Some Thoughts on Reading the Bible in 2015

Here’s to getting the big picture, reading the whole story in 2015.

Get yourself a Bible for reading. What I mean is that most Bible publishers do everything they can to make it hard to read the Bible. They print it in two columns. They put cross references in there. They put notes at the bottom of the page. They print in different colors, and add pictures and drawings. All of this can be helpful if you’re studying the Bible. But if you’re reading the Bible, it all distracts. When was the last time you picked up a novel that was printed in double columns, or had footnotes, or was printed in different colors, or had cross references? 

 

This is not another post on Bible reading plans. There are about a thousand different reading plans out there, and I have no intention of adding to the list. What I will say first is that if you really want to read through the Bible in 2015, use a plan that takes you straight through from the beginning to the end. The Bible is one great big fantastic story, and if you’re reading a little here and a little there every day, you lose the plot.

Second, get yourself a Bible for reading. What I mean is that most Bible publishers do everything they can to make it hard to read the Bible. They print it in two columns. They put cross references in there. They put notes at the bottom of the page. They print in different colors, and add pictures and drawings. All of this can be helpful if you’re studying the Bible. But if you’re reading the Bible, it all distracts. When was the last time you picked up a novel that was printed in double columns, or had footnotes, or was printed in different colors, or had cross references?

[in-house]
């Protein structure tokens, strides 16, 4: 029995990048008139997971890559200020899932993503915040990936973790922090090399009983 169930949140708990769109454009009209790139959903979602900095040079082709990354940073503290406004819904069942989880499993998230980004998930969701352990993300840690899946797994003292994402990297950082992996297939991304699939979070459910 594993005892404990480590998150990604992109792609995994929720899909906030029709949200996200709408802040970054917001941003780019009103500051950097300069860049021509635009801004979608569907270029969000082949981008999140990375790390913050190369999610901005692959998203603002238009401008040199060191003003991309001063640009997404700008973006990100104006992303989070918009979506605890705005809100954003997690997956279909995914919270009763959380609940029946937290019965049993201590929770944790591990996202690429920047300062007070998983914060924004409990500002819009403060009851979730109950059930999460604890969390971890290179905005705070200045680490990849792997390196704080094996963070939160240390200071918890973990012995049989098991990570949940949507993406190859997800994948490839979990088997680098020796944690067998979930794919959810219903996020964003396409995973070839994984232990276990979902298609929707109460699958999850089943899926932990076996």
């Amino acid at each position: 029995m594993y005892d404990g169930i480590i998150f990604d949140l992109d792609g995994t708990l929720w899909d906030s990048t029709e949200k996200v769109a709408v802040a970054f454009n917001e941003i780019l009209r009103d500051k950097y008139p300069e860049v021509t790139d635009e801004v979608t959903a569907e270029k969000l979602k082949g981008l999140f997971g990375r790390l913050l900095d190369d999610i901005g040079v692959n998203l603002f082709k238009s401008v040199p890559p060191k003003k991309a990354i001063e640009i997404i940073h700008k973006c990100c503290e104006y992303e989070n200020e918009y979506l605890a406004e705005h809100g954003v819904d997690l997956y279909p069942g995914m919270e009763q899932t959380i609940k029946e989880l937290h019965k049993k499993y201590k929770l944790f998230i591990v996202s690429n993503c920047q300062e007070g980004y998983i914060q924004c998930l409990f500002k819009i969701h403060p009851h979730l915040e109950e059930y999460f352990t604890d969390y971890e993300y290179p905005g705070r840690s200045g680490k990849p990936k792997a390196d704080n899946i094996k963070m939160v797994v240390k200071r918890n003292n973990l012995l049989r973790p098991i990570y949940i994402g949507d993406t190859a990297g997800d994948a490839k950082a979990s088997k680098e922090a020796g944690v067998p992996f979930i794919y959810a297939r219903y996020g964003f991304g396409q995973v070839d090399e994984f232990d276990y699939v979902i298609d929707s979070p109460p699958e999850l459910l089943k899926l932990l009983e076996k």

Of course you wouldn’t expect cross references or footnotes in a novel. But the point is that those things distract from the task of reading. The ESV and the NIV are both now available in what is called a reader’s edition. While I don’t much care for the NIV as a translation, if you do, look into it. What both of these editions do is eliminate the verse numbers, the cross references, and the footnotes. And they put the chapter numbers in a place where they don’t intrude on the reading.  If you don’t want to buy one of those, at least get a plain text Bible (no cross references or footnotes). You’ll be surprised how much easier it is to simply read when you don’t have all those distractions on the page.

Third, read the whole thing. By that, I mean don’t skip over the annoying parts, such as the rules for sacrifices in Leviticus, or the censuses in Numbers, of the long lists of names in 1 Chronicles. Don’t puzzle over them trying to find some secret meaning in them, but don’t ignore them either. However obscure they may be, they are part of the story. Having those things in the Bible is a little like having accounts of dish-washing and vacuuming in someone’s biography. Maybe they don’t seem important, but they constitute a regular part of daily life. So these seemingly unimportant things in the Bible have a place.

Fourth, if you miss a day or two, or even a week or two, don’t beat yourself up. Just pick up where you left off. If you don’t quite finish in a year, that’s okay.

Here’s to getting the big picture, reading the whole story in 2015.

Benjamin Shaw is Associate Professor of Old Testament at Greenville Presbyterian Theological Seminary. This article appeared on his blog and is used with permission.